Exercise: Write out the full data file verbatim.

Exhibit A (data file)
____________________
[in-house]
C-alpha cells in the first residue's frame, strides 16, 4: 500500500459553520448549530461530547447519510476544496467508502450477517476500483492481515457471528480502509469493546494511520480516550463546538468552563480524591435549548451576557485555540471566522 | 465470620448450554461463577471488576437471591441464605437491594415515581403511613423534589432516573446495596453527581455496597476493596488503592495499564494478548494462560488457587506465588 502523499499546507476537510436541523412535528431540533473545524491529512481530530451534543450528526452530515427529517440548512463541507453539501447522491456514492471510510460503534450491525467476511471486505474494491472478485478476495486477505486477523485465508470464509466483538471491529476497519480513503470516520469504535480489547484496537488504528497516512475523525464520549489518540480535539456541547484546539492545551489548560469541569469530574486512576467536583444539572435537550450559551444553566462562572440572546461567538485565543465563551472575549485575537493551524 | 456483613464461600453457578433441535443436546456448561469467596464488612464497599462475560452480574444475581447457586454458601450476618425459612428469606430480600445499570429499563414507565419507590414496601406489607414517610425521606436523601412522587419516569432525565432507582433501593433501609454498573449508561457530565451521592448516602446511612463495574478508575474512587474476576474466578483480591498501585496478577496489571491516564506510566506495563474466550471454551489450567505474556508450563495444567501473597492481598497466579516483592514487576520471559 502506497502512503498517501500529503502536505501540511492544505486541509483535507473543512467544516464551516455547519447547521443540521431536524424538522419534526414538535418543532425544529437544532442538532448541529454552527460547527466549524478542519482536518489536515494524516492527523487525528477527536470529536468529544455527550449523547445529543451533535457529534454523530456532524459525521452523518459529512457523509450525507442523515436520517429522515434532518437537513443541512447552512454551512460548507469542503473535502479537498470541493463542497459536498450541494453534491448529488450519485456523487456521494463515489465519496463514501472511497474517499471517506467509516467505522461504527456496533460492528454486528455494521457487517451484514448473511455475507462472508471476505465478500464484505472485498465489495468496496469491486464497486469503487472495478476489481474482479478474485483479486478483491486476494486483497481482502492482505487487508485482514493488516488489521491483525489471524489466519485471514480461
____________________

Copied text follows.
[in-house]
C-alpha cells in the first residue's frame, strides 16, 4: 500500500459553520448549530461530547447519510476544496467508502450477517476500483492481515457471528480502509469493546494511520480516550463546538468552563480524591435549548451576557485555540471566522 | 465470620448450554461463577471488576437471591441464605437491594415515581403511613423534589432516573446495596453527581455496597476493596488503592495499564494478548494462560488457587506465588 502523499499546507476537510436541523412535528431540533473545524491529512481530530451534543450528526452530515427529517440548512463541507453539501447522491456514492471510510460503534450491525467476511471486505474494491472478485478476495486477505486477523485465508470464509466483538471491529476497519480513503470516520469504535480489547484496537488504528497516512475523525464520549489518540480535539456541547484546539492545551489548560469541569469530574486512576467536583444539572435537550450559551444553566462562572440572546461567538485565543465563551472575549485575537493551524 | 456483613464461600453457578433441535443436546456448561469467596464488612464497599462475560452480574444475581447457586454458601450476618425459612428469606430480600445499570429499563414507565419507590414496601406489607414517610425521606436523601412522587419516569432525565432507582433501593433501609454498573449508561457530565451521592448516602446511612463495574478508575474512587474476576474466578483480591498501585496478577496489571491516564506510566506495563474466550471454551489450567505474556508450563495444567501473597492481598497466579516483592514487576520471559 502506497502512503498517501500529503502536505501540511492544505486541509483535507473543512467544516464551516455547519447547521443540521431536524424538522419534526414538535418543532425544529437544532442538532448541529454552527460547527466549524478542519482536518489536515494524516492527523487525528477527536470529536468529544455527550449523547445529543451533535457529534454523530456532524459525521452523518459529512457523509450525507442523515436520517429522515434532518437537513443541512447552512454551512460548507469542503473535502479537498470541493463542497459536498450541494453534491448529488450519485456523487456521494463515489465519496463514501472511497474517499471517506467509516467505522461504527456496533460492528454486528455494521457487517451484514448473511455475507462472508471476505465478500464484505472485498465489495468496496469491486464497486469503487472495478476489481474482479478474485483479486478483491486476494486483497481482502492482505487487508485482514493488516488489521491483525489471524489466519485471514480461